Bayesian data analysis in population ecology: motivations, methods, and benefits

Population Ecology



During the 20th century ecologists largely relied on the frequentist system of inference for the analysis of their data. However, in the past few decades ecologists have become increasingly interested in the use of Bayesian methods of data analysis. In this article I provide guidance to ecologists who would like to decide whether Bayesian methods can be used to improve their conclusions and predictions. I begin by providing a concise summary of Bayesian methods of analysis, including a comparison of differences between Bayesian and frequentist approaches to inference when using hierarchical models. Next I provide a list of problems where Bayesian methods of analysis may arguably be preferred over frequentist methods. These problems are usually encountered in analyses based on hierarchical models of data. I describe the essentials required for applying modern methods of Bayesian computation, and I use real-world examples to illustrate these methods. I conclude by summarizing what I perceive to be the main strengths and weaknesses of using Bayesian methods to solve ecological inference problems.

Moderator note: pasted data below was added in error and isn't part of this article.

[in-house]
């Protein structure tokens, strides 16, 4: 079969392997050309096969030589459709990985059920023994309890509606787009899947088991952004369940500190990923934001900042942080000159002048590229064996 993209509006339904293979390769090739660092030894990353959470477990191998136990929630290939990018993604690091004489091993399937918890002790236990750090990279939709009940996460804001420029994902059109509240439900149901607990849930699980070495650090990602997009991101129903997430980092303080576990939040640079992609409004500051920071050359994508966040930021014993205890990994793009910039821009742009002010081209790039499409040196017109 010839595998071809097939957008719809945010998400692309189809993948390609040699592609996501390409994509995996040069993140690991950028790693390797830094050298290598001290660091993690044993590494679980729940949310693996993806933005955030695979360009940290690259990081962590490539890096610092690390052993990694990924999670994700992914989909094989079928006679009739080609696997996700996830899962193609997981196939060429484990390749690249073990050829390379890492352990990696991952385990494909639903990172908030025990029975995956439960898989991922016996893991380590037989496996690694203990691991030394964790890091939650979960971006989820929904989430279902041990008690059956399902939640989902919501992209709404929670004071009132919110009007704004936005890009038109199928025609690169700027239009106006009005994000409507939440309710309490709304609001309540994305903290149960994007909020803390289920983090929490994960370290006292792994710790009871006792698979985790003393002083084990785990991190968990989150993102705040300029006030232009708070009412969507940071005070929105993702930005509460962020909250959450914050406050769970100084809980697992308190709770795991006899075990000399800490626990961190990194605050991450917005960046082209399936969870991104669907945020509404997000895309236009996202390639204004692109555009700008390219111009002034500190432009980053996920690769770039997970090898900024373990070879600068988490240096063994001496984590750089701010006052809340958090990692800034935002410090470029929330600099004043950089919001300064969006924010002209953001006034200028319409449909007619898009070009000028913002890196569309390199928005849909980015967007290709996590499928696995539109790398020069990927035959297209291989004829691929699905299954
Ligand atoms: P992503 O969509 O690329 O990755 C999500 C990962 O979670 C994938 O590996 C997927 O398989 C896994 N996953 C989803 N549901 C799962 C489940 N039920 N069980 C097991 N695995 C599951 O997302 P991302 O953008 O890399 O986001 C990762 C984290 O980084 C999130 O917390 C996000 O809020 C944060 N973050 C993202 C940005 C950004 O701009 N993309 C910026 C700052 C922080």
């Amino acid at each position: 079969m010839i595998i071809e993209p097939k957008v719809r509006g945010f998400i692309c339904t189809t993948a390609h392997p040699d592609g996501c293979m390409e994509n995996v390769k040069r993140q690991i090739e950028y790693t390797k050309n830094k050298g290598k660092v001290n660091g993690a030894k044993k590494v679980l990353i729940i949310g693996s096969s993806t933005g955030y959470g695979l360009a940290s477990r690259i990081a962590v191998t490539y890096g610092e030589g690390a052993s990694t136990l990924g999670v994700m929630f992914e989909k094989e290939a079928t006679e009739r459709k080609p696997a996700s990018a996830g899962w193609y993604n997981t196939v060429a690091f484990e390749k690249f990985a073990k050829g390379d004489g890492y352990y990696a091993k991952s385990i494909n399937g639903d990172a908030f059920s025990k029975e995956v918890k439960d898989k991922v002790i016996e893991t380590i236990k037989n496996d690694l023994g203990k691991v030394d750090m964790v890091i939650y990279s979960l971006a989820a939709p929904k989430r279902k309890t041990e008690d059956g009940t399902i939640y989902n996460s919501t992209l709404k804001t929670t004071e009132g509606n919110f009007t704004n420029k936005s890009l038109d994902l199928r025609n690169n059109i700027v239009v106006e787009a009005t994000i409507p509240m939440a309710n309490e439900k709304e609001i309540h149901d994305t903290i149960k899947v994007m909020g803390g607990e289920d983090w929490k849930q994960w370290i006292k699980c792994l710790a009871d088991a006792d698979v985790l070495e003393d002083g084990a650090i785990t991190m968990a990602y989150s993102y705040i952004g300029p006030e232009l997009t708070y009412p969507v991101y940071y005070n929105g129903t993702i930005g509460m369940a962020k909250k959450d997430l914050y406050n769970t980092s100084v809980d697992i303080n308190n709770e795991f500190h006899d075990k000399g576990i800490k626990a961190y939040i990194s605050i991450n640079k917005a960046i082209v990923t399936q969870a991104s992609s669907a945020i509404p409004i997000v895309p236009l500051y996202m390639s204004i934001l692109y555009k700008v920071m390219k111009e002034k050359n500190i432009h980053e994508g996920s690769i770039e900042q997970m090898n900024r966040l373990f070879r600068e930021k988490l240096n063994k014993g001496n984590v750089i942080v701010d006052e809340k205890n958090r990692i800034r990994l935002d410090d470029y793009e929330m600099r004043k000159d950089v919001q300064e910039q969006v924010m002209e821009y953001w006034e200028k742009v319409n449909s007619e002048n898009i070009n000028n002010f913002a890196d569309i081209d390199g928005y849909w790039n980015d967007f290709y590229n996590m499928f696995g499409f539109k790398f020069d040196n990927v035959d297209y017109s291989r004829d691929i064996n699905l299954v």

Publication type Article
Publication Subtype Journal Article
Title Bayesian data analysis in population ecology: motivations, methods, and benefits
Series title Population Ecology
DOI 10.1007/s10144-015-0503-4
Volume 58
Issue 1
Year Published 2016
Language English
Publisher Springer Japan
Publisher location Tokyo, Japan
Contributing office(s) Wetland and Aquatic Research Center
Description 14 p.
First page 31
Last page 44
Public Comments This manuscript was submitted for the special feature based on a symposium in Tsukuba, Japan, held on 11 October 2014.
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